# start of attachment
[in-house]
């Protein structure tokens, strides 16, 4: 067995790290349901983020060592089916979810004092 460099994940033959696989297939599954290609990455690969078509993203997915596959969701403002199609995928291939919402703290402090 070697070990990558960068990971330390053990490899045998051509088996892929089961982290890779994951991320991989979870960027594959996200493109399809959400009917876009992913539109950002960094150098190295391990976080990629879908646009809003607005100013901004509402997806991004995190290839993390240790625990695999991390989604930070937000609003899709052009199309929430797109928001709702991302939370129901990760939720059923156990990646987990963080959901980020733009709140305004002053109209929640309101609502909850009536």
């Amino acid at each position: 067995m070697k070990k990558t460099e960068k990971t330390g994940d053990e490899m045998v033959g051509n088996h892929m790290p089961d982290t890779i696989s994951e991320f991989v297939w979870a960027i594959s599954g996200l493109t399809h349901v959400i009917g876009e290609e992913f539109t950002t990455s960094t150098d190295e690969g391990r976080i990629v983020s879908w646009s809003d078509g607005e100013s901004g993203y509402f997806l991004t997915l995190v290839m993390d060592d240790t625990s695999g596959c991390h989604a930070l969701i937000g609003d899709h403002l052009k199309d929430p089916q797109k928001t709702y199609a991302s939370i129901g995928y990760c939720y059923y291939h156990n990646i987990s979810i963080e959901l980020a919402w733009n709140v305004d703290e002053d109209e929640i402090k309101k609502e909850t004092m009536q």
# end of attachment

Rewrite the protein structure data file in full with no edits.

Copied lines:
[in-house]
């Protein structure tokens, strides 16, 4: 067995790290349901983020060592089916979810004092 460099994940033959696989297939599954290609990455690969078509993203997915596959969701403002199609995928291939919402703290402090 070697070990990558960068990971330390053990490899045998051509088996892929089961982290890779994951991320991989979870960027594959996200493109399809959400009917876009992913539109950002960094150098190295391990976080990629879908646009809003607005100013901004509402997806991004995190290839993390240790625990695999991390989604930070937000609003899709052009199309929430797109928001709702991302939370129901990760939720059923156990990646987990963080959901980020733009709140305004002053109209929640309101609502909850009536």
């Amino acid at each position: 067995m070697k070990k990558t460099e960068k990971t330390g994940d053990e490899m045998v033959g051509n088996h892929m790290p089961d982290t890779i696989s994951e991320f991989v297939w979870a960027i594959s599954g996200l493109t399809h349901v959400i009917g876009e290609e992913f539109t950002t990455s960094t150098d190295e690969g391990r976080i990629v983020s879908w646009s809003d078509g607005e100013s901004g993203y509402f997806l991004t997915l995190v290839m993390d060592d240790t625990s695999g596959c991390h989604a930070l969701i937000g609003d899709h403002l052009k199309d929430p089916q797109k928001t709702y199609a991302s939370i129901g995928y990760c939720y059923y291939h156990n990646i987990s979810i963080e959901l980020a919402w733009n709140v305004d703290e002053d109209e929640i402090k309101k609502e909850t004092m009536q």